Major League Baseball should be watching what's going on in the National Football League Playoffs carefully.
So far, this NFL post season is more renowned for the controversial decisions of officials than it is for the players or the competition.
Instant replay has a place in sports. A small place, shedding light on a handful of scenarios in which it can give definitive information. An example in football is forward progress. In baseball, it's whether a ball was fair or foul.
But it is not a cure-all. The call at the end of the Cowboys/Packers playoff game is a great example. In real time, I can't recall hearing a single person say they didn't think Dez Bryant's grab near the goal line was a good catch. But when you slow it down, you lose perspective on his movement. Did he make a "football move?" How long did he possess the ball? It becomes gray. In baseball, the controversy is at first base. It seems like instant replay would be a great tool to determine, decisively, if the ball beat the runner to the bag.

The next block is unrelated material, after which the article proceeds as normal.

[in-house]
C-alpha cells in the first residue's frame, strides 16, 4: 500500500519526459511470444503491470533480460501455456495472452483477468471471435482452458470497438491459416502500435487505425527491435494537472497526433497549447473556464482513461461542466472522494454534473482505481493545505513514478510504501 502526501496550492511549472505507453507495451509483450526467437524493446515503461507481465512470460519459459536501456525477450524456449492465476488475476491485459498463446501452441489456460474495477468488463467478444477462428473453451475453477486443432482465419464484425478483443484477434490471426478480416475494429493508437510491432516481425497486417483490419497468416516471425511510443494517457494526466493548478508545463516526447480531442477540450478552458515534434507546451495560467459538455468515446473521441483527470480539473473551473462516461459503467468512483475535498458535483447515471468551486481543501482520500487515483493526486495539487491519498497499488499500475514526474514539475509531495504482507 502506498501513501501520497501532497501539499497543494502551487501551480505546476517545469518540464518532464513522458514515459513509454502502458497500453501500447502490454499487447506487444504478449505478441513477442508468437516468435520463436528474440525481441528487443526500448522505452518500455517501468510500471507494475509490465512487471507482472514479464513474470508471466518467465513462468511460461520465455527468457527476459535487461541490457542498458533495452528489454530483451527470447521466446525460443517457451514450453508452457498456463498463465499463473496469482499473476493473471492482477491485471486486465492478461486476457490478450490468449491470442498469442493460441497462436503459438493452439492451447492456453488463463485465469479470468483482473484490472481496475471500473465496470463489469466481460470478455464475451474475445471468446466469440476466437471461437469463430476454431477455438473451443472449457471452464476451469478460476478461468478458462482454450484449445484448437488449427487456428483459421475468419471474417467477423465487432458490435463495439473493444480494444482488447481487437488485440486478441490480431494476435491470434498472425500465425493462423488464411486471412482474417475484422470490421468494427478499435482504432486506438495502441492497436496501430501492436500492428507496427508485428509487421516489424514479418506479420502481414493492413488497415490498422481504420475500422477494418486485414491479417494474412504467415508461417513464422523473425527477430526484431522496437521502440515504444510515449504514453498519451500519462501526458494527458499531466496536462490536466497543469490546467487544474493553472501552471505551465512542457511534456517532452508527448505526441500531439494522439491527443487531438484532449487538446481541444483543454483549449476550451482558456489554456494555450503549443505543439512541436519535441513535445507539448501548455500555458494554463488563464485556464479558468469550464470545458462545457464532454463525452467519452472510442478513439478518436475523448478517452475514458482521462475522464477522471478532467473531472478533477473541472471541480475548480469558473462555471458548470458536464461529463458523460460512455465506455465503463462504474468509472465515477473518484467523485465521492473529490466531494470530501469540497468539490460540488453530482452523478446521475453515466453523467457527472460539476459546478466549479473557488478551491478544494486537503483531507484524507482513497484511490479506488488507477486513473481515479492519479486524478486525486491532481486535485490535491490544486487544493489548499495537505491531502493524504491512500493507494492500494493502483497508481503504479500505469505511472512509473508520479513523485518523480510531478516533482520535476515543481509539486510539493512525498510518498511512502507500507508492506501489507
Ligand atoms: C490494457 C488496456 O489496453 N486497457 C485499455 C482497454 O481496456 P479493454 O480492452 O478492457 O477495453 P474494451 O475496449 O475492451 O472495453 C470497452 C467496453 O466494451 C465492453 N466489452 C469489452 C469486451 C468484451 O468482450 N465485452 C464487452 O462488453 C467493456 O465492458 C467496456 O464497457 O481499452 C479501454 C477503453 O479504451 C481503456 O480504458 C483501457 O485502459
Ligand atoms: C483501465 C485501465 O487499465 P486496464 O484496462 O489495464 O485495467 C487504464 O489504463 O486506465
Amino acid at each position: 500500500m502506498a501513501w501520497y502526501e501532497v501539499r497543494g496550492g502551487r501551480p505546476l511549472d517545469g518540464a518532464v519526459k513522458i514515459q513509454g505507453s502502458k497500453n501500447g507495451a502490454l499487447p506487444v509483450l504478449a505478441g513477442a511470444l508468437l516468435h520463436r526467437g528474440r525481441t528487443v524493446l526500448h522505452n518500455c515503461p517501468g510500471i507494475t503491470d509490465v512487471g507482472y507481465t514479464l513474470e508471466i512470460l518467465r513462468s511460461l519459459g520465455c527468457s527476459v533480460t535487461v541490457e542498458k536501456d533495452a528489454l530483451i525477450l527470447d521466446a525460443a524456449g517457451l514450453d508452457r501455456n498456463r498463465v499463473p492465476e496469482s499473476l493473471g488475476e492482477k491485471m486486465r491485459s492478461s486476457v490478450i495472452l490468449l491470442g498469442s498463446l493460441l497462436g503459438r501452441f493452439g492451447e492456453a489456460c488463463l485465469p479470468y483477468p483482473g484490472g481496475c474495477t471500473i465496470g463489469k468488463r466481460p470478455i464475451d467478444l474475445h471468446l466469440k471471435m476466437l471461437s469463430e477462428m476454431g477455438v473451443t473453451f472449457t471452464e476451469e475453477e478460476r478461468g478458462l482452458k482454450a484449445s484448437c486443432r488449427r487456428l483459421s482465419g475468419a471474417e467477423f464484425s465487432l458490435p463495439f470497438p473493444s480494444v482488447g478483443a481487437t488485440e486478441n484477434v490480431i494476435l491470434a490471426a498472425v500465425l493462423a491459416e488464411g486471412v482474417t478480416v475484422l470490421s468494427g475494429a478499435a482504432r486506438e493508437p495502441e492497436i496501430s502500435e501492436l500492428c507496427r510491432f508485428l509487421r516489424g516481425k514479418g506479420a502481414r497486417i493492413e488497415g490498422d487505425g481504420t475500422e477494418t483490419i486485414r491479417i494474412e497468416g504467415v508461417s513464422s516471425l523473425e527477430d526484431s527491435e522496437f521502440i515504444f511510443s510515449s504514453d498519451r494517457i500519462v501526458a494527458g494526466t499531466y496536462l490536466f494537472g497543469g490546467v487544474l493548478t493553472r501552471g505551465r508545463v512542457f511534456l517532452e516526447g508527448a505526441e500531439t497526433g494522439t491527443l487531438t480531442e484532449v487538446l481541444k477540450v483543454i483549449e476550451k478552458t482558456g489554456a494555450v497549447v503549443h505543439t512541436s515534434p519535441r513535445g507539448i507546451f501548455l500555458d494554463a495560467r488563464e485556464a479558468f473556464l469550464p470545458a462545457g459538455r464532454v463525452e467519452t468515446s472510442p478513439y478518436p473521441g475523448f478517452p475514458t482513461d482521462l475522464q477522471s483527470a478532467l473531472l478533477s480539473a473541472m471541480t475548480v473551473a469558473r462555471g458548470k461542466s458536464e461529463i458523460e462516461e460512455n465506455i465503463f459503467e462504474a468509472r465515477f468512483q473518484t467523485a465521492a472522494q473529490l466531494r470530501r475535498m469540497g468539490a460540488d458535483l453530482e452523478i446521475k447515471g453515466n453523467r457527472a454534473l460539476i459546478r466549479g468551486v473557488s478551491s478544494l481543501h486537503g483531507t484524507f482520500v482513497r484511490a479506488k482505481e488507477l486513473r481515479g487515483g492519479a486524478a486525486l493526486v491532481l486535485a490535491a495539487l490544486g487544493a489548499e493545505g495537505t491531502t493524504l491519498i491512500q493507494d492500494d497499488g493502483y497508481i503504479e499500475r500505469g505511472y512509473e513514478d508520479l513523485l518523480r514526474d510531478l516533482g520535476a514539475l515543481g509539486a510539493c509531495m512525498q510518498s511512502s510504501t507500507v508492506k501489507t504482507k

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But in slow motion it actually seems more difficult to tell.
Why? Because in super slow mo you can't tell when the ball actually hits the first baseman's mitt. You see it disappear into the glove. But you can't tell when the fielder actually gains possession and control of the ball.
Replay might have fixed Don Denkinger's blown call in the 1985 World Series. But that was an obvious mistake. That problem doesn't necessitate replay as much as it does an improvement in umpiring.
Maybe instead of the manager coming out to argue about every close play, MLB needs a quality control officer who can correct obvious mistakes from behind the scenes. And, if there are mistakes, umpires need to be held responsible. But don't let replay slow and muddy the games.